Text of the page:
Can you imagine the happiness Domaira felt when she heard that you had sponsored her education?
We gave Domaira the great news that her scholarship had been paid for by a Global Giving donor and she was so thrilled that her eyes began to water. Since she graduated CAPTA, she has been working as a housekeeper in a hotel near her home and doing very well for herself. She has established several goals, including completing her education; so it came as a shock to her to hear that a friend of Fundacion Calicanto would sponsor her.
Domaira studied in a remote area in Panama called Darien and only reached the second grade. She tried to contact the small school where she studied but they could not locate any records for her. Her family has no knowledge of where this documentation could be and without it, she cannot enroll in school. Domaira was very disappointed to learn that this would become another challenge for her but we are keeping her motivated and helping her find other alternatives. She is now contacting the Ministry of Education to see if they can help her find the documentation she needs.
Unfortunately, not all stories can always be great stories. Fundacion Calicanto is helping Domaira as much as possible to guide her in the right direction and we are searching for schools that will allow her to enroll without transcripts. We are considering, having her start from first grade since this search has not lead us to any documentation that will prove she studied at all.
As a donor and a person clearly interested in supporting this young girl complete her education, I ask you to be a little more patient. We are searching all possible avenues to enroll Domaira in school but it may be another month until we get any clear response from the Ministry of Education.
If you have any questions, please feel free to contact us through our Facebook page: https://www.facebook.com/fundacioncalicanto.org
2012 marked 15 years of successful community work with Fundacion Calicanto. Our end of year celebration for these 15 years was shared with volunteers, beneficiaries and personnel who all shared with us one night of food, prizes and music!
The end of year celebration counted with over 70 guests including the first CAPTA participants who are now sharing stories about their jobs and the houses they are buying. ENLACES parents shared stories about their children growth in the program. And the ENLACES children sneaked in to celebrate too!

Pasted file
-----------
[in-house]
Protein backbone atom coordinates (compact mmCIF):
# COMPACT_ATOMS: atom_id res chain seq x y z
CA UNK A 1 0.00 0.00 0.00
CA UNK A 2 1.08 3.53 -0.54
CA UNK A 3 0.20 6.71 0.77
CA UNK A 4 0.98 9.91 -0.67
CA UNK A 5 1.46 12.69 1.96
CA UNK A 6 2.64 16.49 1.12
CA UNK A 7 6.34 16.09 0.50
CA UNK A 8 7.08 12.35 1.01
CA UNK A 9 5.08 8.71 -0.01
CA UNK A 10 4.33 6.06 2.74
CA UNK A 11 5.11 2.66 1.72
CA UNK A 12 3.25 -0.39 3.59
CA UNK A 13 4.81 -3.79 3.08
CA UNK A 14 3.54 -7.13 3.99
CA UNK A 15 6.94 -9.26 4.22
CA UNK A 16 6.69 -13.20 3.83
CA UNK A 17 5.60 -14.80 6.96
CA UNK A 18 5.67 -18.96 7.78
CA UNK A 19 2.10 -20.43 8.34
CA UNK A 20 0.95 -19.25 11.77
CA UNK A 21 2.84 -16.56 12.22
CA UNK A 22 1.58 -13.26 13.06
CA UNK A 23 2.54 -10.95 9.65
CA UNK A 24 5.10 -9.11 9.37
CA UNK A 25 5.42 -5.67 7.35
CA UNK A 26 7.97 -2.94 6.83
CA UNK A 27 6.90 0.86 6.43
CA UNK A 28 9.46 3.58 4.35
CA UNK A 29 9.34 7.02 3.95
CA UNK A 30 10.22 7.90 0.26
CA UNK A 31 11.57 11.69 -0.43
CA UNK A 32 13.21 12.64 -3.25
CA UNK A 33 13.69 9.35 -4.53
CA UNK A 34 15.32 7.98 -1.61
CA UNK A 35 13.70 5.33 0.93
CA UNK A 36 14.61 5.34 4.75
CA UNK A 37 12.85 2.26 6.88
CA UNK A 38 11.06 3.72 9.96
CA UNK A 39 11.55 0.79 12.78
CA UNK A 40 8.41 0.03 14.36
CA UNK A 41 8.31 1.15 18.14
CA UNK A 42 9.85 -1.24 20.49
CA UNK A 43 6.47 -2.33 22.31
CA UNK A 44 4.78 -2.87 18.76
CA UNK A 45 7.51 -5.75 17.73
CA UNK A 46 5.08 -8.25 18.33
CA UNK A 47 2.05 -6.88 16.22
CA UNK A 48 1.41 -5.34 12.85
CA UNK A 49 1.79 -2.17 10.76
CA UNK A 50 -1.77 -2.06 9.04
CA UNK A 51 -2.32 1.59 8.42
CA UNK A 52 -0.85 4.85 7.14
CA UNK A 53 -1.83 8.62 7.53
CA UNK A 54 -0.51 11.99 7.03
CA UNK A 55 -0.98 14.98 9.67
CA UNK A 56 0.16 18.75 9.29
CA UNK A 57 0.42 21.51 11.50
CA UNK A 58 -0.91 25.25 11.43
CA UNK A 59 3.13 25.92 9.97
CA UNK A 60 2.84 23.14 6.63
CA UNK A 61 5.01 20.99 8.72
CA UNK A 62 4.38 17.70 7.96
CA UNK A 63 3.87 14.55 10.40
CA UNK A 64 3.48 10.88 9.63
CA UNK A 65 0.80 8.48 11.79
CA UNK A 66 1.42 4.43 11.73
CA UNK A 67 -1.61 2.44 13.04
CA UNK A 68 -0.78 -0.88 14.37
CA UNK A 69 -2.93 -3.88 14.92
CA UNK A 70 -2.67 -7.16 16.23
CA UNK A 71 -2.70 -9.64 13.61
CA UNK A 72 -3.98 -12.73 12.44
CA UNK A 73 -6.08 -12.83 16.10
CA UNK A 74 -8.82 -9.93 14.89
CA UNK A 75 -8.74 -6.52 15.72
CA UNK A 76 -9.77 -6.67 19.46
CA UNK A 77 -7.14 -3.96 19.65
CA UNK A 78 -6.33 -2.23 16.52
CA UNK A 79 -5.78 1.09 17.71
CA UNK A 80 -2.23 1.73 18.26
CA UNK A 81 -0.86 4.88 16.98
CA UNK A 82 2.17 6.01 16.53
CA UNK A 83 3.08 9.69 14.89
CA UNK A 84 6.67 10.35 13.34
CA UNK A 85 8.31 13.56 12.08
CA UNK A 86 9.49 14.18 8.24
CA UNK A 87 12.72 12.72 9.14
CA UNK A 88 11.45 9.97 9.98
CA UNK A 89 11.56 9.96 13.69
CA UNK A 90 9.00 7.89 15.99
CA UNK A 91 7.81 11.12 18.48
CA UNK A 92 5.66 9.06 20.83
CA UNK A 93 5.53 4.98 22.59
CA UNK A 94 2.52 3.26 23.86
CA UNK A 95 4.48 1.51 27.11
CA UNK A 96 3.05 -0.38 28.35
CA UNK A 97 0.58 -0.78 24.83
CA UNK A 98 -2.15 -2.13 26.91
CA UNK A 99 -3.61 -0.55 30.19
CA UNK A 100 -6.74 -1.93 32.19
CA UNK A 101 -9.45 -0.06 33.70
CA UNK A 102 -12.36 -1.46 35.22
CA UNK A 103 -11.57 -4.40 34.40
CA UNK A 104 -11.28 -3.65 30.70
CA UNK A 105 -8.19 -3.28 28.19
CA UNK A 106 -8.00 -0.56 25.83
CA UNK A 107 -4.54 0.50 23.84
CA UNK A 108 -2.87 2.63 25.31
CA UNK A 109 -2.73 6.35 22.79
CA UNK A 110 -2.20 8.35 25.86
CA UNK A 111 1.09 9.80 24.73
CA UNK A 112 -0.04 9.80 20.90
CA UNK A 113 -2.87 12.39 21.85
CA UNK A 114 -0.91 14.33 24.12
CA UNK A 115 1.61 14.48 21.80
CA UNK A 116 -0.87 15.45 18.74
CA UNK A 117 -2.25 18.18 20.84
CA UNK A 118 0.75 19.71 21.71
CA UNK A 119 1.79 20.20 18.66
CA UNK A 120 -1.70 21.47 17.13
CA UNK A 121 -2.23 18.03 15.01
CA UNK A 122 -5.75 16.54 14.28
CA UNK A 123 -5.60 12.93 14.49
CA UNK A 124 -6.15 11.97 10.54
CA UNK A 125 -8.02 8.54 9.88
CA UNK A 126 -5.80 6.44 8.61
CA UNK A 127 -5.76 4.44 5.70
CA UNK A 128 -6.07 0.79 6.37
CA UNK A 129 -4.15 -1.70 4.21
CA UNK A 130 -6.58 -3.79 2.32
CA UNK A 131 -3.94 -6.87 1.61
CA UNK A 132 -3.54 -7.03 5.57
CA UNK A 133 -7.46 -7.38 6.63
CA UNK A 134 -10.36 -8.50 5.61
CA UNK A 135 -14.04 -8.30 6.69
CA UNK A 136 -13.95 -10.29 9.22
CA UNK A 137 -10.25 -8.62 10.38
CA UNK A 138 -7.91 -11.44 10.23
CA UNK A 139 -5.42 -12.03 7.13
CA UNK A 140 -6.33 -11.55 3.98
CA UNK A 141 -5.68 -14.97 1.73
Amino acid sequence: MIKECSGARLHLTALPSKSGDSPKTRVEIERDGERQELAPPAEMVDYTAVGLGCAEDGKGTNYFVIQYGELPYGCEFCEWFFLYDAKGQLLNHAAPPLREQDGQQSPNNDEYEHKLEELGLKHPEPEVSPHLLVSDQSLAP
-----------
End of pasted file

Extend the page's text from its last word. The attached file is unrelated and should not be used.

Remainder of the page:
Fundacion Calicanto’s president Hildegard Vasquez thanked everyone present and gave away appreciation tokens to our volunteers and partners.
We have big goals for 2013! We want to make the CONEXION project grow and reach more individuals.
For example we will now offer a school for parents so that ENLACES parents also get the training and support they need to escape poverty. We will offer them parent training, conflict management, communication skills, English and basic computer courses.
We are looking forward to this project and will be in touch with all the fun updates and accomplishments!
We thank you for your support and ask that you keep contributing so that you can help us make all this possible.
Happy New Year!!
The fight to save Casco Viejo from the Cinta Costera III continued into December, with a few things becoming much more clear, though there is still a lot to be decided and a lot left to fight for.
Where We Are Today
What is clear, and what everyone who has pitched in on this fight should be proud of, is that the worst case scenario, a landfill around Casco Viejo, looks to have been averted. This was the government's first option and without the groups and individuals who came together at critical moments we are quite sure it would have become a reality. The final version is moving ahead quickly and it will be an elevated viaduct just off the coast. It is still about as mediocre as infrastructure gets, but much, much better than the alternative.
UNESCO's technical and advisory bodies issued their annual State of Conservation report taking the government and Odebrecht to task for pushing ahead without considering alternatives and indicating that a delisting at the June 2013 meeting of the World Heritage Committee is a real possibility. While we appreciate UNESCO finally acknowleding that the project is moving forward (six months after it began), we cannot help feeling somewhat betrayed by UNESCO's inability to use its strongest weapon--the voice of its Executive Director--to denouce the project. We wrote to the Secretary General of the United Nations, Ban Ki Moon, requesting that the Security Council itself take up the matter, as we believe that the right of peoples to protect their heritage when their governmetns fail to do so is a fundamental human right and therefore within the Security Council's purvue.
Where We Are Headed
Stopping the completion of the project now looks next to impossible, however, there is still a lot to fight for. Our two primary goals now are to keep the project from creeping back to a landfill (see the jaw dropping newly proposed "Presidential Island" below) and to begin to lay the legal foundation for the eventual removal of the viaduct at some point in the future. Removal is not something we expect to happen for many years, but history has shown that one generation's misconcieved highway is often removed by later generations so preparing the groundwork now is key. At a more philisophical level, we hope that by continuing to push we send a message to future governments that destroying cultural heritage has consequences.
Your donations have been key to keeping us in this struggle and averting the worst case scenario. Being able to have lawyers on call, send messags to the public and be ready with materials for peaceful protests at critical moments made the difference and we are grateful.